The first Thor movie drew on Stan Lee and Jack Kirby, the second on Walt Simonson’s 1980s run, and now THOR: Love and Thunder (2022) draws on Jason Aaron’s work but to much less effect. Christian Bale plays Gorr, the God Butcher, dedicated to destroying all deities after his own gods laugh off his pleas to save his dying daughter. When he reaches Asgard’s Earthly colony, Thor (Chris Hemsworth) and Valkyrie (Tessa Thompson) understandably object to genocide and get surprise support from terminally cancerous Jane Foster (Natalie Portman) whom Mjolnir chooses as a second Thor (“Call me the Mighty Thor!”).
That’s all the ingredients for a great Marvel movie but as with Ragnarok, Taika Waititi piles too much humor onto it, as if he were terrified we’d start taking it seriously. This made it a slog for me to finish despite the presence of Sif (Jaime Alexander), the Guardians of the Galaxy and Kat Dennings’ Darcy. ”Maybe your arm is in Valhalla.”
Continuing my viewing of Howard Hawks’ work brings me to FAZIL (1928) starring Charles Farrell as an Arab prince whose instant connection with a free-spirited Parisienne leads to marrying in haste, then repenting in leisure as it turns out his misogyny and her independence are incompatible. This culminates in what’s meant to be a tragic suicide pact but looks more like murder, as the dying Fazil takes his wife’s plea they never be parted as an excuse to slip a poison needle into her. Not a winner. “If a woman wants a man to do as she wishes, she must be worth it.”
After a terrorist attack, Maggie Smith invites her fellow survivors to recuperate at MY HOUSE IN UMBRIA (2003), including sidekick Timothy Spall, a mute girl, a grieving lover and a widowed general; when the girl’s uncle Chris Cooper shows up Smith gets the itch to seduce him, mixed with a worry he’s not the right caregiver for the girl. The cast performs well but the movie feels like it’s just going through the motions of being serious drama. “Hell is where people like you wake up.”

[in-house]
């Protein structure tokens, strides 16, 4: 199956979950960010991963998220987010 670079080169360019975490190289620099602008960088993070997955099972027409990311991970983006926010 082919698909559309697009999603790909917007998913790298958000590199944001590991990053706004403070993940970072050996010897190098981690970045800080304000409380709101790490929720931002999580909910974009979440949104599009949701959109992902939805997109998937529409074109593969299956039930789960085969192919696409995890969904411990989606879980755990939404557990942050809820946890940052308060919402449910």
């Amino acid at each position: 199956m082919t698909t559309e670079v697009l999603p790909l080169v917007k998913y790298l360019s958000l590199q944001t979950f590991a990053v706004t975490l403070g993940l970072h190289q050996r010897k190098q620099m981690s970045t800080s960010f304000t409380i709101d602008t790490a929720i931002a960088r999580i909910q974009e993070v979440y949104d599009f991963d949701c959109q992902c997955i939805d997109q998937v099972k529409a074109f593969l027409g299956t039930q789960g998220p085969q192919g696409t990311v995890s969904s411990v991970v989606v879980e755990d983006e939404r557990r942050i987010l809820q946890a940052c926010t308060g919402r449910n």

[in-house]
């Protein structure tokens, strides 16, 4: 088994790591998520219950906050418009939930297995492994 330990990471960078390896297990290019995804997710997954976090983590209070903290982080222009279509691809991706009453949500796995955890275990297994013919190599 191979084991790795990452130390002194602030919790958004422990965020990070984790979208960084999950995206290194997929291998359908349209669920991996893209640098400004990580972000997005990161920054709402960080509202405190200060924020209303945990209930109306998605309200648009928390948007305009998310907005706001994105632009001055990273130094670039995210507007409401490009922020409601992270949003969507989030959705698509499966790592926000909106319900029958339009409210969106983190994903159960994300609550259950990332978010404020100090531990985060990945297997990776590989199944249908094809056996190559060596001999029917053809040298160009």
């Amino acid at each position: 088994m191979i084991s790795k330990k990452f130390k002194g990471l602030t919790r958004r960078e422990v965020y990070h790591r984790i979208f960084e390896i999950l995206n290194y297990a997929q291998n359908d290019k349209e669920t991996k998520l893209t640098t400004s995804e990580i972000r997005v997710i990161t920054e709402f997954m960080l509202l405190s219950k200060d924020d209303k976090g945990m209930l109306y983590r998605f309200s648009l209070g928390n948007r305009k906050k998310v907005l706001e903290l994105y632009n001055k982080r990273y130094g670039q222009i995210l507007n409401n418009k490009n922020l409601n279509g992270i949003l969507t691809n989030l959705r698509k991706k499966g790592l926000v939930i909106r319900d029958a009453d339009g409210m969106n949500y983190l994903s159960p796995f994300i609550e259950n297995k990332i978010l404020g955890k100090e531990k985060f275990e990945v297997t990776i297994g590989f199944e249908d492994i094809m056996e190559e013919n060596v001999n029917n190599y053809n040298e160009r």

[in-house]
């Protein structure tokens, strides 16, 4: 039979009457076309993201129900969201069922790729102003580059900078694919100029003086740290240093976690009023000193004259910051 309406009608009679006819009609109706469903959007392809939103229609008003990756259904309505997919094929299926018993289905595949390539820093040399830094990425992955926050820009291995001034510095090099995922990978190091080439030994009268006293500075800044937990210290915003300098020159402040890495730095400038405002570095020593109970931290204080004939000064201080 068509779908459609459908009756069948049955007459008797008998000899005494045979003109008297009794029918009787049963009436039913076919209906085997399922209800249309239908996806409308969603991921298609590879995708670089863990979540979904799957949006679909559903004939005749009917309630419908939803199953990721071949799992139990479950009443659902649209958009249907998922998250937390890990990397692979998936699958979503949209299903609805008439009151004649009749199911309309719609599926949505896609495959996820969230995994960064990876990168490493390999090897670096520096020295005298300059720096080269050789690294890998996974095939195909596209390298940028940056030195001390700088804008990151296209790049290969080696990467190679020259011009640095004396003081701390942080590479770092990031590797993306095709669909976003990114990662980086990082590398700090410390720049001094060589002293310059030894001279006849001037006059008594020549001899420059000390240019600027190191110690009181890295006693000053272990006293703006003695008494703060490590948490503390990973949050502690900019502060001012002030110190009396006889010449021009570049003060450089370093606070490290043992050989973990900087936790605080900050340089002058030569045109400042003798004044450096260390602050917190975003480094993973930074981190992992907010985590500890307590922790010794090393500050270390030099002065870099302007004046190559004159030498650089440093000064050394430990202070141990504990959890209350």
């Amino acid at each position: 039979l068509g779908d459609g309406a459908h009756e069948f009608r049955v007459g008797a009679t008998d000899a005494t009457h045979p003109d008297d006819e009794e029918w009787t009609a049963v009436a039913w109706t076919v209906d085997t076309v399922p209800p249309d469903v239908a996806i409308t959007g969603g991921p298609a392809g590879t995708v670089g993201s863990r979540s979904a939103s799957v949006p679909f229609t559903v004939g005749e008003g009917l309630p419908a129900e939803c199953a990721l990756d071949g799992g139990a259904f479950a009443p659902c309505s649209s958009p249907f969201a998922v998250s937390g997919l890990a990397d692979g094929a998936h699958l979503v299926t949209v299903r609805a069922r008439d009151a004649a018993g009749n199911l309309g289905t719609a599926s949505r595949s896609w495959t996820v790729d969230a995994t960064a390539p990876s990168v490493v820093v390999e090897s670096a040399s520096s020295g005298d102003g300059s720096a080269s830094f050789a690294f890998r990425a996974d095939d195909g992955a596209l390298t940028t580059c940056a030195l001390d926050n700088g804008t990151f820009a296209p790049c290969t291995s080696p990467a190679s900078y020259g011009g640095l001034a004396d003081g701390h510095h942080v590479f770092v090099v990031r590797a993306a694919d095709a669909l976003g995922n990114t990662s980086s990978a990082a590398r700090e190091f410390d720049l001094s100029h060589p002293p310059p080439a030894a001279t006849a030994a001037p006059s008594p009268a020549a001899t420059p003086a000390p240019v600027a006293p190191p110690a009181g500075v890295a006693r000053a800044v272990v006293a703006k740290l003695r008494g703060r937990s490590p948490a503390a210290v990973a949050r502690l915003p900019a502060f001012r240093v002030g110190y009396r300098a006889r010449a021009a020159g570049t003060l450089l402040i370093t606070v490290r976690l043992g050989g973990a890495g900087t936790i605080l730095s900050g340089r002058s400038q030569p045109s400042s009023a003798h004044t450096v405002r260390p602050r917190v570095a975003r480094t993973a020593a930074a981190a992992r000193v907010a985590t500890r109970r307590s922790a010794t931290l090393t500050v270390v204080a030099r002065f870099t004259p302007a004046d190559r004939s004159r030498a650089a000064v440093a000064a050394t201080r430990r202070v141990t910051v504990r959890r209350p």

The fourth Season of MCMILLAN AND WIFE (click for my reviews of S1, S2 and S3) doesn’t do well by Susan St. James as Sally, wife to the San Francisco police commissioner: one episode makes her unusually ditzy, another couple have her as little more than a cameo. This presumably reflects St. James having a kid in real life, reflected by pregnancy on-screen and a baby in the final episode (though we never see the boy and don’t even hear him). The mysteries are the usual fun, even so, with great guest casts, but without Sally everything feels off (I won’t be catching the final season sans St. James, when it was just McMillan). “Every McMillan since 1837 has been married in San Francisco except three — one was hung as a horse thief, one died on the Titanic, and one moved to … New York.”
#SFWApro. Cover by Simonson, all rights to image remain with current holders.
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